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Young Earth creationism

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Despite a full century of scientific insights attesting to the antiquity of life and the greater antiquity of the Earth, more than half the American population believes that the entire cosmos was created 6,000 years ago. This is, incidentally, about a thousand years after the Sumerians invented glue.
Sam Harris[1]

Young Earth creationism (YEC) is the belief that our planet and universe were created, from nothing, in six days, approximately 6,000 years ago, by the God of the Abrahamic religions. Adherents of young Earth creationism are known as "young Earth creationists," or simply YECs.

Their belief is derived from a literal interpretation of the two creation myths in the Biblical book of Genesis.[2] This means young Earth creationists believe the six days described in Genesis were standard 24-hour days and use James Ussher's chronology (or a suitable alternative) to date the Earth's creation to only a few thousand years ago. Answers in Genesis claims science is the work of fallible humans while the Bible is the infallible word of God. This must be true because the Bible says so.[3] Young earth creationists reject the mountains of scientific evidence demonstrating the earth is older than a few thousand years, as well as the various attempts to reconcile the stories in Genesis with science, such as day-age creationism. Many Christians do not hold this view, as they accept much of the science done on this and hold an allegorical view on this.

According to a study released in the summer of 2019, as many as 40% of Americans believe in a creationist view of human origin within roughly the past 10,000 years.[4]

A firm belief in the biblical worldwide flood and the story of Noah is also a cornerstone of young Earth creationism. The flood is used by proponents of YEC to explain almost all observations that scientists have interpreted as pointing to a significantly older Earth.

Creationists who believe in a created earth that doesn't conflict (as much) with science are called Old Earth creationists, which sometimes includes believers of theistic evolution despite acceptance of evolution (albeit minus the methodological naturalism in the case of the guided evolution branch of theistic evolution).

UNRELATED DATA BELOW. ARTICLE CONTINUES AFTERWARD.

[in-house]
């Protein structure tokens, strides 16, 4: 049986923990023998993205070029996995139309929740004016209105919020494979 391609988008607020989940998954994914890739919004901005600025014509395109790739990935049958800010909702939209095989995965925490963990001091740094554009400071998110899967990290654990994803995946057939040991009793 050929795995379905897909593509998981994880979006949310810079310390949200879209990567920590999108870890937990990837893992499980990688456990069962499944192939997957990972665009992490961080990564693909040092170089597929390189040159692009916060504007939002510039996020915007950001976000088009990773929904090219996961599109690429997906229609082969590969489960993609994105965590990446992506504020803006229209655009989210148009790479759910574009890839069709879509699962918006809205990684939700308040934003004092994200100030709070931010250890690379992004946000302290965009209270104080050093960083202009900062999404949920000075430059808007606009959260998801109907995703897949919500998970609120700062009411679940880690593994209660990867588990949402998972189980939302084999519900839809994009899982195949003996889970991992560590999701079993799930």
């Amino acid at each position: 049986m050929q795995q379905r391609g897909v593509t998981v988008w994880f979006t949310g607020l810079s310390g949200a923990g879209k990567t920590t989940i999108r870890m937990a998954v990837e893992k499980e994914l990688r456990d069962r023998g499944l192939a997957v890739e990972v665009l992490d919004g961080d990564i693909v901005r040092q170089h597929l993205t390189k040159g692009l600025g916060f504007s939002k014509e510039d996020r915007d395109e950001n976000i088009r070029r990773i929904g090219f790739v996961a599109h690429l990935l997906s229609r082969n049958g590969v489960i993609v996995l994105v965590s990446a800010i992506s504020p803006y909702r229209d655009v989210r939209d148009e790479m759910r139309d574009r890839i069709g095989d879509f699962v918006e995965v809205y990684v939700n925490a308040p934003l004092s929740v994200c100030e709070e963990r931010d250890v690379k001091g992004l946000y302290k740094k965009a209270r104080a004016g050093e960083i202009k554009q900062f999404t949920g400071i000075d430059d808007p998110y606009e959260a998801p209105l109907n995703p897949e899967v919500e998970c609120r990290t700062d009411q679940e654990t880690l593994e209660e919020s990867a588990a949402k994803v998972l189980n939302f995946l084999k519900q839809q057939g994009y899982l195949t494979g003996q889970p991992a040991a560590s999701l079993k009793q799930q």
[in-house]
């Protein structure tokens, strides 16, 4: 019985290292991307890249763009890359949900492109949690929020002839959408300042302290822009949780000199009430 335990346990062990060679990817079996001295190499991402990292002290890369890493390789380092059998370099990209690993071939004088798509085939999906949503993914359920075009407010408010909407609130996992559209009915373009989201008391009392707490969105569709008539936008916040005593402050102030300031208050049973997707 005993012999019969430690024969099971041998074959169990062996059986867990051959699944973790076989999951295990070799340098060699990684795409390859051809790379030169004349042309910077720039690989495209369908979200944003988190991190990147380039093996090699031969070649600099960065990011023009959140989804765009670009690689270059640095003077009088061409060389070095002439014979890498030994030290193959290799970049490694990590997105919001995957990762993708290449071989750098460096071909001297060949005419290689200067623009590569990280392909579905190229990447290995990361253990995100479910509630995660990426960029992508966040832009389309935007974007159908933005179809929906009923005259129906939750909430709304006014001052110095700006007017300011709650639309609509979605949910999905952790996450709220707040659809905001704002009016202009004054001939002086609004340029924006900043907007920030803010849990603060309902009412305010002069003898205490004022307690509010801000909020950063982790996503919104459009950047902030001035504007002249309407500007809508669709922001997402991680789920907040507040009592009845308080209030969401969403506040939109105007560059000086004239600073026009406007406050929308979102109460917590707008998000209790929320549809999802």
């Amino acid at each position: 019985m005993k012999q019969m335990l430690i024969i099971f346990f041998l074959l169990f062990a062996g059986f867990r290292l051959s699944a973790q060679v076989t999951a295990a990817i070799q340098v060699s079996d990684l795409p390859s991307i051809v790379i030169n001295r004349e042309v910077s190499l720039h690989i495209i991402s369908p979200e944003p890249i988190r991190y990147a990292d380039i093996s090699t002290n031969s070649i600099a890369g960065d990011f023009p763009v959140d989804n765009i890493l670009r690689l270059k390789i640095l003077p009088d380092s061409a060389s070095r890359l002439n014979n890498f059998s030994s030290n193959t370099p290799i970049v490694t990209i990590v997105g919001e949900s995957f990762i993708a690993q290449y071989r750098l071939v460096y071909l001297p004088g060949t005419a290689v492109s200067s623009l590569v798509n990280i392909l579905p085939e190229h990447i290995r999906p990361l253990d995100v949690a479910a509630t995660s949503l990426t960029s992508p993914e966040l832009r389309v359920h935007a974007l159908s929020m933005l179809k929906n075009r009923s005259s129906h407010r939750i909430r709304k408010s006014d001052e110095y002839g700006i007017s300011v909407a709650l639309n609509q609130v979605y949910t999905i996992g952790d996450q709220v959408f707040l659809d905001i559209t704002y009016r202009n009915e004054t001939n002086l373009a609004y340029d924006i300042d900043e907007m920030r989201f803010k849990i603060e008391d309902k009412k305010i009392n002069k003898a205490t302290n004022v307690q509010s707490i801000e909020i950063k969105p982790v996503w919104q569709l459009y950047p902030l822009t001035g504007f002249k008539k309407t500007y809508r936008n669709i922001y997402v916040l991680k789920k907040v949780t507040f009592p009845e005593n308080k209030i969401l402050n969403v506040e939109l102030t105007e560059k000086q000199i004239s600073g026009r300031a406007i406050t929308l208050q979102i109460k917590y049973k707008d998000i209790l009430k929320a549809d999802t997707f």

Young Earth creationism is mostly specific to Christianity and occasionally Judaism. Islamic creationists like Harun Yahya tend to be old Earth creationists.

Ellen said "Let there be woo!", and there was[edit]

(1870-1963), published three books that helped popularize White's pronouncements, Outlines of Modern Christianity and Modern Science (1902),[6] The Fundamentals of Geology (1916),[7] and The New Geology (1923).[5][8] SDA members are basically required to believe in YEC because of White, but Price's books brought her ideas to fundamentalist Christians. Among fundamentalists, most dispensational pre-millennialists are YEC believers.[5] In 1961, The Fundamentals of Geology was given a retelling by John C. Whitcomb Jr. & Henry M. Morris in a new and more credulous popular book titled The Genesis Flood.[9]

When was creation?[edit]


See the main article on this topic: Ussher § Ussher's chronology
How did Young Earth Creationists decide that the Universe was only 6,000 years old? A 17th century monk added up the obviously dubious ages of generations of fictional characters from his favorite folklore, and from that, he determined that the world was magically created on October 23rd, 4004 BCE.
AronRa, How Dendrochronology Disproves Noah's Flood[10]

Although the book of Genesis does not mention any specific creation date, the 4004 BCE date of creation upheld by young Earth creationists was calculated by the Anglican Archbishop of Armagh, James Ussher,[11] in 1658 and John Lightfoot in 1644.[12][note 1] These chronologies involve meticulously tracing the lineages recounted in the Bible (including Noah's supposed 900 years) back to known time, and compared Middle Eastern, biblical and Mediterranean sources to come up with the surprisingly exact date of October 23, 4004 BCE. At 9:00 in the morning, EST.

This figure would put the age of the Earth many orders of magnitude less than the scientifically agreed figure based on radiometric dating among other pieces of evidence. Specifically, the actual age of the Earth is about 75 million percent longer than the Biblical age of the Earth. To put this in perspective, those with the YEC worldview believe the world was created after the first domestication of the dog (and possibly the goat), after the first stones were laid at Stonehenge, after people settled in Scotland and more. Evidence against a recent creation is quite simply overwhelming.